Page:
I felt really upset and disrespected by that


 When I do ask for help, I’d like you to take my needs seriously


 If you can do that, then our relationship can get back on track and I can start supporting you in return.’


Now notice something about the above.

  • It will be conveyed in a calm tone, with steady eye contact and non-aggressive body language.
  • You’re taking responsibility for your own feelings using ‘I’ messages, instead of ‘you make me feel upset’.
  • You’re being clear on one specific situation, rather than a barrage of different things or a vague statement about his lack of support.
  • You’ve laid out what you want to happen in future, trying to make it a win/win

Another thing to notice is the last sentence, ‘If you can do that, then our relationship can get back on track’.  I just need to point out that giving a ‘win’ for behaviour change is always going to sweeten the pot for the other person, but it needs to be something they see as valuable.  Before you approach the person you want behaviour change from, you need to sit down and think about what would appeal to them.  If they don’t feel the relationship is off track, or they don’t care…then it’s pointless offering this as a sweetener.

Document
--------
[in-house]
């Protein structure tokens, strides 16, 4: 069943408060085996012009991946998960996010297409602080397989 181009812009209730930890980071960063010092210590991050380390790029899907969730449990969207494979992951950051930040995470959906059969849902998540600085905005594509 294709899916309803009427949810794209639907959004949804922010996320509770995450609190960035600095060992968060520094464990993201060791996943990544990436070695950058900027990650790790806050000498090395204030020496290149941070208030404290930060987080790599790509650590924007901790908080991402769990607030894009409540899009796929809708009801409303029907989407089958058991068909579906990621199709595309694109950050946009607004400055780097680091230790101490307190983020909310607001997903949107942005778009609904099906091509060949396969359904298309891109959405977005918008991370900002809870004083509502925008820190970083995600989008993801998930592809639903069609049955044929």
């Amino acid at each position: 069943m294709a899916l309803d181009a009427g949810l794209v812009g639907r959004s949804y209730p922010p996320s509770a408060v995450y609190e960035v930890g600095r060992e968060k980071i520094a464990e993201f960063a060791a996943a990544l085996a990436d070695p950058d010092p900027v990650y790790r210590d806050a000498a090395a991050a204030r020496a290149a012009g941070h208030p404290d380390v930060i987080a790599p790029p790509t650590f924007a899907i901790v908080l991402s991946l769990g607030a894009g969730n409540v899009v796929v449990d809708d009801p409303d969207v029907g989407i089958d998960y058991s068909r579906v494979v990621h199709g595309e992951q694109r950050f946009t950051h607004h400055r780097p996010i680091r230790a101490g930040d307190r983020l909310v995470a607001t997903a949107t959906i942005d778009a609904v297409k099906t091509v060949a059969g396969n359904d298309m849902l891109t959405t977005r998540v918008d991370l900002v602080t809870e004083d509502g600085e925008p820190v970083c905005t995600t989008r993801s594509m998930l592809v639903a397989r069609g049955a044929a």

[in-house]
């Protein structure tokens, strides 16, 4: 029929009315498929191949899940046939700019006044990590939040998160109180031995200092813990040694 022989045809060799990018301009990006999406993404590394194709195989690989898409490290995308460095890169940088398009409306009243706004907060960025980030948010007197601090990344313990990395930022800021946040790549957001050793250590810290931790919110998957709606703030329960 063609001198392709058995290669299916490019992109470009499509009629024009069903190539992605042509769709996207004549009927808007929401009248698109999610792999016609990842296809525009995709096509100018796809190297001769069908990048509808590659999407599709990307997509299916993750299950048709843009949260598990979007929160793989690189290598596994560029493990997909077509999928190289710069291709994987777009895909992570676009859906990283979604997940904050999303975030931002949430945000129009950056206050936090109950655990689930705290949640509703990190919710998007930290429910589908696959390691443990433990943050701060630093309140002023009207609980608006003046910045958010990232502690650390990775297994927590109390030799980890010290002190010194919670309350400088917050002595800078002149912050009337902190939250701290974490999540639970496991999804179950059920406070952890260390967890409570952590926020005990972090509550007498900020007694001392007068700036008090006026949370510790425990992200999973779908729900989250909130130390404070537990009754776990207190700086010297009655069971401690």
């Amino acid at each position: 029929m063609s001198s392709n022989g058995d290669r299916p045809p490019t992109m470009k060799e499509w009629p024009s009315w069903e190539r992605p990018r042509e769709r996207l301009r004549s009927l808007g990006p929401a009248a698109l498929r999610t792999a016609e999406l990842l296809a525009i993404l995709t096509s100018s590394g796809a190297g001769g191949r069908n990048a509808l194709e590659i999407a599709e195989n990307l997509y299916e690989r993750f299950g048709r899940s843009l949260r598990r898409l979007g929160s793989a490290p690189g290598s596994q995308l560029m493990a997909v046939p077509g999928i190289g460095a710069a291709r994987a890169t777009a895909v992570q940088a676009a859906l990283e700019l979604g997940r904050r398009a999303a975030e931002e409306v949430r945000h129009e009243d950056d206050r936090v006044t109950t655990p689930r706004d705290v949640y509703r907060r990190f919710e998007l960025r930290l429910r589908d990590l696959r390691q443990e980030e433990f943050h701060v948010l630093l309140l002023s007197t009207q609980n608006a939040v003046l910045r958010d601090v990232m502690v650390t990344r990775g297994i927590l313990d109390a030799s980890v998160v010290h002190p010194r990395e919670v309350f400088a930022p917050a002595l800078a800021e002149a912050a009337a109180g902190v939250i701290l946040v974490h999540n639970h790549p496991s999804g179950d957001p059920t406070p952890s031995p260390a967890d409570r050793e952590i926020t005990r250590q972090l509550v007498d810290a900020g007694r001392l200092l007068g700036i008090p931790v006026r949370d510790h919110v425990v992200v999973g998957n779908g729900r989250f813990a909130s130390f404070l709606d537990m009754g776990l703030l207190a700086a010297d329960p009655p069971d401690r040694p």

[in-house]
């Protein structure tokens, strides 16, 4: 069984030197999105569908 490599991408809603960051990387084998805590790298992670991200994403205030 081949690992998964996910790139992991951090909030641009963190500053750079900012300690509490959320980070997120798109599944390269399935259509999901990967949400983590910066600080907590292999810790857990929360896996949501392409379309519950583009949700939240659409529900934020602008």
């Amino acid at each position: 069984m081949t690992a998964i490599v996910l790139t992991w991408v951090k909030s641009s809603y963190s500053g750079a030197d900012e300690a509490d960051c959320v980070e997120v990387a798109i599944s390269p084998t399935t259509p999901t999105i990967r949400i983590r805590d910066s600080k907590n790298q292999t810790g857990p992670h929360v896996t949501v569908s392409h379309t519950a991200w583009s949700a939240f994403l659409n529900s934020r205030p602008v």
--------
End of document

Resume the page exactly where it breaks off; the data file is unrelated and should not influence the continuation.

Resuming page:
The sweetener can either be a positive gain or the removal of a negative.

 For example:

  ‘If you can do that, then I will remain in the relationship and we can stay in the home together’. 

  ‘If you can do that, then I’ll no longer have to shout and scream all the time’.   


DON’T – Make any threats you’re not fully prepared to carry out.  When we do this, we’re not taken seriously…ever.